It is March, 2011. I am driving down Highway 99 in Oregon, on my way to meet a girl. Somebody I’ve known for a long time, but have never met in person. She’s pretty cool – has a great sense of humor, likes the same music as I do, and never met a cocktail she didn’t like. In a parallel universe, she and I would make a great couple, I think. But in this one, we are destined to be nothing more than friends. Circumstances more than desire dictate this: we are both in relationships, and live three states apart.
Still, I am nervous as I drive to her aunt’s house in Tigard. Meeting somebody in person for the first time, no matter how long you have known them, is always a little bit frightening. What if you don’t click in real life? Maybe there will be awkward silences, stolen glances at your watch, glaring differences of opinion that you never noticed before when your friendship existed solely in the confines of a rectangular electronic box.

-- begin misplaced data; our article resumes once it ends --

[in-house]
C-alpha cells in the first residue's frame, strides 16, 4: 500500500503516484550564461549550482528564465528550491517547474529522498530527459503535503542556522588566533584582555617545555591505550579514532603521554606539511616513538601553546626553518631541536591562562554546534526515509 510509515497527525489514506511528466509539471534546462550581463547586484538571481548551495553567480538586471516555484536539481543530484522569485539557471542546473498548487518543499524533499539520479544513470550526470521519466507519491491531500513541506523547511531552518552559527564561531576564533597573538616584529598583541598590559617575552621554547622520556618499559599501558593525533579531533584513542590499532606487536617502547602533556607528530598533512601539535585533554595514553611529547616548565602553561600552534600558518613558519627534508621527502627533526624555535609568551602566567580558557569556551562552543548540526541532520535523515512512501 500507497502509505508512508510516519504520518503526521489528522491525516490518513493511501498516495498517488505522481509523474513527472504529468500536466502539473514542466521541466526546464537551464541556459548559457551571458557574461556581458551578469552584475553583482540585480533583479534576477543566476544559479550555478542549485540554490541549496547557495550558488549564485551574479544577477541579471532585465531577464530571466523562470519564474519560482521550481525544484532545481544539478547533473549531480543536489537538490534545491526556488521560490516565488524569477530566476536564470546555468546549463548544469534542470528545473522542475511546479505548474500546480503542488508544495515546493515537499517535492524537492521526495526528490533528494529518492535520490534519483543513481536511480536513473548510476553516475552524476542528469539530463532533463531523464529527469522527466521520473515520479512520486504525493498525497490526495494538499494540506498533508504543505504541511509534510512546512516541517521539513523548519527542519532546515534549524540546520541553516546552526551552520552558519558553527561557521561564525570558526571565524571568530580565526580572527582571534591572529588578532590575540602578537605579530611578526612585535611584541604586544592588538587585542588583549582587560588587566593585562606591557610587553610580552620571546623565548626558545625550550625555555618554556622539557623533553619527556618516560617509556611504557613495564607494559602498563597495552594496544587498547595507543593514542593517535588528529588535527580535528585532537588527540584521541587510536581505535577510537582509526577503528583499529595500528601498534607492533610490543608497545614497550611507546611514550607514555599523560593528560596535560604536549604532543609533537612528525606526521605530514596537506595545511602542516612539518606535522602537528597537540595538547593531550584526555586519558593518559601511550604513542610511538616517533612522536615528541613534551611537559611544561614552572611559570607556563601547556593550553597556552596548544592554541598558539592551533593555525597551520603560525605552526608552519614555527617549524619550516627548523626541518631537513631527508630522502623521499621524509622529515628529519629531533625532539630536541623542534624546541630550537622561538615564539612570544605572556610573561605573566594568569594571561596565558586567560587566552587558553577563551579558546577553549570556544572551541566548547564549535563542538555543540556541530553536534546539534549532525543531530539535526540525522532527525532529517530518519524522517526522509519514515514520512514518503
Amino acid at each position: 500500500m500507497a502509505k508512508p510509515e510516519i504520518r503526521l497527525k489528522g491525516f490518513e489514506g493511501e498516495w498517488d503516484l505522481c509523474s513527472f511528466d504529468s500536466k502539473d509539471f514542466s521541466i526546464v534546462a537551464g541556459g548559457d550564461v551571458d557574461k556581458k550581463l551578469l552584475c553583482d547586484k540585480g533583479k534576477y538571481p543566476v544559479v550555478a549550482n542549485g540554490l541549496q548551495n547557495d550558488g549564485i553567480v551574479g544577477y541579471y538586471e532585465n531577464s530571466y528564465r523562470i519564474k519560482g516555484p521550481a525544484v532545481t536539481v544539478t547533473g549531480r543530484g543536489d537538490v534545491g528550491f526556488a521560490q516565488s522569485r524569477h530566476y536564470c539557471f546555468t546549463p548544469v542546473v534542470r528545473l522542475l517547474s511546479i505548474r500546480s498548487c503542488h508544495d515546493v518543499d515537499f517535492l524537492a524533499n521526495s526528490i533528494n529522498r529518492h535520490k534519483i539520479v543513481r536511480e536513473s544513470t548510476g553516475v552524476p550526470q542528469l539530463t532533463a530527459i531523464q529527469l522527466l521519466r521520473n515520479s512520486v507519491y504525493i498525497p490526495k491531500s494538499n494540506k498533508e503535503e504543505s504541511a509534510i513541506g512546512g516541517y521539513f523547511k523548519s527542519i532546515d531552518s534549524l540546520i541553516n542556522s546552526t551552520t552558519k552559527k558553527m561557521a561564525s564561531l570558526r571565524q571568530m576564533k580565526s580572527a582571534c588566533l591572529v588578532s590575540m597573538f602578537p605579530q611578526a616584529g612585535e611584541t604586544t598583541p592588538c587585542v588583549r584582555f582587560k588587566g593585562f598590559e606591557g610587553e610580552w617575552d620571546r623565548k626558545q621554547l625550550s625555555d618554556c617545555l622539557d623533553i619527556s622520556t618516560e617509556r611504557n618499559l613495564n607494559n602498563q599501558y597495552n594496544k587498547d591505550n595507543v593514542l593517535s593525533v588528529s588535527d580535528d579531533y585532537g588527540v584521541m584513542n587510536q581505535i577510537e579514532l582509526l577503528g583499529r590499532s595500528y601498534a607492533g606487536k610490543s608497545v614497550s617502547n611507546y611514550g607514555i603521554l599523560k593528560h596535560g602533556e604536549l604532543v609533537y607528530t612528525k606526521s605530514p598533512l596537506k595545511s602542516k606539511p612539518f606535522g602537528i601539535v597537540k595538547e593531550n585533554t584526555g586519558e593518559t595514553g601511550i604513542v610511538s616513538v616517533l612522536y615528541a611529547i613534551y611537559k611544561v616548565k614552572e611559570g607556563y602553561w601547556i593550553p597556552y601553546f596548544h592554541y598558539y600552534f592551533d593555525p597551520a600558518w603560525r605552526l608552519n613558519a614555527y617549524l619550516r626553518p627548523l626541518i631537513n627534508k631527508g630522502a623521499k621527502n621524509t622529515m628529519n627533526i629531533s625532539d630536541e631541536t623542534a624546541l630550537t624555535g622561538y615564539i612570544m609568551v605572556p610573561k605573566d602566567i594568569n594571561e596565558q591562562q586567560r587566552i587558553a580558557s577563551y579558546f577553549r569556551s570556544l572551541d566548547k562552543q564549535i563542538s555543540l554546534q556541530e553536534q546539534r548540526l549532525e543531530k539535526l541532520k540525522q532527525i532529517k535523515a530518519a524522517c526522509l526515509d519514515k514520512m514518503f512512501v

It’s the middle of the week, and I am in no hurry; I’m five months into an unemployment stint that will stretch another year and beyond. Fortunately, I do not know this at the time. I am also six months away from beginning a relationship with this girl, another fact that I am unaware of, and that’s probably a good thing. Half a year is an interminably long time to wait, considering how well she and I end up hitting it off.
Our lunch together lasts for hours, and we linger over every last morsel of food and conversation, our appetites barely satiated. When we part I want to kiss her, but settle for a hug instead. I had a dream about her once, in which we had fallen in love and were ravenously happy together, but dreams are just that, right? They don’t really ever come true.